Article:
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EPS-C-16 Pullman Cougar Special c 1920 (


The Museum of Art/WSU

The primary galleries of the museum are integral to the educational mission of Washington State University. The museum offers engagement with local, national, and international art and artists, and creates active partnerships across campus and the local community to integrate the visual arts into every aspect of the university’s mission.

 The WSU Schnitzer Museum adheres to the highest standards of professionalism in building future generations of museum professionals through intern training and focused studies via an Exhibition Studies Minor. Visit for the current hours.

The Palouse Discovery Science Center

Promotes science, math and technology literacy through the use of educational programs, hands-on exhibits, teaching collections and activities. The center features permanent as well as travelling exhibits. Located at 950 NE Nelson Court in Pullman. Call (509)332-6869 or click here.

The Pullman Depot Heritage Center

The Pullman Depot Heritage Center is one of the newest additions to downtown Pullman. Located at the historic 1916 Northern Pacific Railroad Depot, across the Palouse River from Neill Library and along the Chipman Trail, it is in the early stages of a massive restoration and rehabilitation plan. For over fifty years, NP trains carried college students, residents, mail, and other shipments to town (seen above). Agricultural goods were loaded onto rail cars on spur lines to the north of the depot.

The building, grounds, and rail cars were purchased by the Whitman County Historical Society in 2018. A group of eager volunteers are developing the facility into a Heritage Center where the history of rail transportation and its influence on the growth of the Palouse will be celebrated. Until a full restoration can be achieved, the freight room is open to visitors on Saturdays (1-4 pm) and for special events.

Further information can be found at: or on Facebook under Pullman Depot Heritage Center.

The Staley Museum

is a personal museum of the Staley family. Located in the restored family home, each room has its own treasure of antique furniture, family portraits, and personal items of the Staley family. Open by appointment. Call Molly Staley Benscoter, (509)334-1008.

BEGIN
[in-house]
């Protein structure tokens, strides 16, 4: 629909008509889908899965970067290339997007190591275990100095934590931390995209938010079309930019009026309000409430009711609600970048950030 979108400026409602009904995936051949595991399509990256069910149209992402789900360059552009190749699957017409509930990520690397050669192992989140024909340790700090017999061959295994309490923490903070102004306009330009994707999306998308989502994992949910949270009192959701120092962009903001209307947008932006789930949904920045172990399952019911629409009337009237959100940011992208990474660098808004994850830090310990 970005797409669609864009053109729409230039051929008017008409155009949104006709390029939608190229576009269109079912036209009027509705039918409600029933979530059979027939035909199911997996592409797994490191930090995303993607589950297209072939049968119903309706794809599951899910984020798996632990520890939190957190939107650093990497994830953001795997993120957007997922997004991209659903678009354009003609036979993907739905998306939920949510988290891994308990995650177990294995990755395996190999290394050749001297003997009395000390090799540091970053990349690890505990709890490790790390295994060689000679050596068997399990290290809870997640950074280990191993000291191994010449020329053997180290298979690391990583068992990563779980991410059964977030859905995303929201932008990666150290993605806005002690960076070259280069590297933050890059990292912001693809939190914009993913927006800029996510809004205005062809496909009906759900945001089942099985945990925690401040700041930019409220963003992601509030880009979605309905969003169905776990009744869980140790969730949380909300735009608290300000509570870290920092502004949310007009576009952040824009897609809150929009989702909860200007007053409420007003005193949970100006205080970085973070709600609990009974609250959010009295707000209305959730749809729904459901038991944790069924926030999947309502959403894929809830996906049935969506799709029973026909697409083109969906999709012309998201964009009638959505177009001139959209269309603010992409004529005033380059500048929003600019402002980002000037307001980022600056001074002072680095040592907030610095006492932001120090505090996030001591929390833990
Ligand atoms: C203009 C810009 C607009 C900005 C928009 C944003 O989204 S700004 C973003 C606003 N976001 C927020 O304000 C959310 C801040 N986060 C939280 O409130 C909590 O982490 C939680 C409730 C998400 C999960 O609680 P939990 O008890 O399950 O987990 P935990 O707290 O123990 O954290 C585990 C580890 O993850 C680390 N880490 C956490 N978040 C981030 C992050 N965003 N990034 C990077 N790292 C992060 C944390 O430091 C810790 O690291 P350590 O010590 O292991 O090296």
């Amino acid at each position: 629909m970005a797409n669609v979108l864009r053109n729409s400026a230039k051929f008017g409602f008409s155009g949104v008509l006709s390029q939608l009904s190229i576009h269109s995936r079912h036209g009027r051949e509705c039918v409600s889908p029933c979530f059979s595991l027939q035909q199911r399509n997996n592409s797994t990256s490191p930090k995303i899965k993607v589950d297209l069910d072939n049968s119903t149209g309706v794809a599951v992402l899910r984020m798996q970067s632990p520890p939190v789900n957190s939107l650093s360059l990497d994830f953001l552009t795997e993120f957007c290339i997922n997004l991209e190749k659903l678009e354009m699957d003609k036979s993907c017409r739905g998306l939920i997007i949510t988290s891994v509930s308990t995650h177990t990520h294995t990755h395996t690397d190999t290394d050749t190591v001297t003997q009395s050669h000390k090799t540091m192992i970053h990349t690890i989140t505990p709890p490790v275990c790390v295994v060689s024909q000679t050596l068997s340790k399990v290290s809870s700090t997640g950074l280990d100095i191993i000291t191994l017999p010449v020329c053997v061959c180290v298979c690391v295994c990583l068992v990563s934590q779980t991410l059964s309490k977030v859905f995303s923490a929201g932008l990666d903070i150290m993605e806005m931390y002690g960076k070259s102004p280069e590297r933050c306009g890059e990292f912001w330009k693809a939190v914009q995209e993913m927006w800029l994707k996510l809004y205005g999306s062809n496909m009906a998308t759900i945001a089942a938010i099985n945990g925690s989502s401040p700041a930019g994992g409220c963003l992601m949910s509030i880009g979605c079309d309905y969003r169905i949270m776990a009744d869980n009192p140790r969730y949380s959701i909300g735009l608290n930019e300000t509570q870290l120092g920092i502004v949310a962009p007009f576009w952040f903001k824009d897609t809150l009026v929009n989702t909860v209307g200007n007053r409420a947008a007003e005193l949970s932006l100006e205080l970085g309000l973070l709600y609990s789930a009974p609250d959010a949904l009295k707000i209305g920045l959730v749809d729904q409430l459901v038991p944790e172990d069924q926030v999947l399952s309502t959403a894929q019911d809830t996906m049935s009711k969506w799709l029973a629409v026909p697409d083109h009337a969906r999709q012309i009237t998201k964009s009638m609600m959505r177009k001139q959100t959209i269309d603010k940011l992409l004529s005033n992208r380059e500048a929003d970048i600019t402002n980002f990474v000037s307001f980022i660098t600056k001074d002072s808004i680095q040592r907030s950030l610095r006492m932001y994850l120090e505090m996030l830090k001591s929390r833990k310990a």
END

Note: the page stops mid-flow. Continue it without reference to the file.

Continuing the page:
Robert P. Worthman Veterinary Anatomy Teaching Museum

The Veterinary Anatomy Teaching Museum is located in McCoy Hall room 203 on the WSU campus, is open Mon-Fri, 8-5pm. The museum features several hundred dried and skeletal preparations of large and small domestic animals and selected specimens of birds and wild species. The only one of its kind in the nation, it provides a unique learning environment. For information and to arrange for group tours call (509)335-5701 or click here.

Conner Museum

The Conner Museum is located on the first floor of Abelson Hall (Science Hall) on the WSU campus, is open 8-5pm, 7 days a week, except on University holidays. The museum focuses on vertebrate animals and has more than 700 mounted birds and mammals, including deer, antelope, mountain sheep, mountain goat, moose, caribou and of course cougar!  For information, call (509)335-3515 or click here.

WSU Museum of Anthropology

The Museum of Anthropology has interpretive exhibits, including the fossil record of human evolution and prehistoric peoples of the lower Snake River as well as exhibits on cultural similarities and differences of people in past and present societies. Located in College Hall, room 110, on the WSU campus. Hours: Mon-Fri 9-4pm. Summer hours begin May 16th and are 9-3pm.  Closed for all school holidays. Free admission. Group tours may be scheduled two weeks in advance by calling (509)335-3441.

Roy M. Chatters Newspaper & Printing Museum

The Print Museum is located on Main Street in Palouse, WA, houses historic printing equipment, items, and archives of Whitman County newspapers dating back to the 1880’s. Open every Saturday (except October and January) 10-2pm or by appointment by calling Janet at (509)878-1742.

Appaloosa Museum & Heritage Center

The Appaloosa Museum is located just outside Pullman on the border of Idaho, the museum is a non-profit organization established in 1975 to collect, preserve, study and exhibit objects and information that illustrate the history of the Appaloosa horse. The museum’s modern facility includes exhibit area, a theater, a hands-on Kids’ Area and library. Exhibits range from the early evidence of spotted horses in art to the relationship between the Appaloosa and the Nez Perce Indians. For more information call (208)882-8150 or click here.

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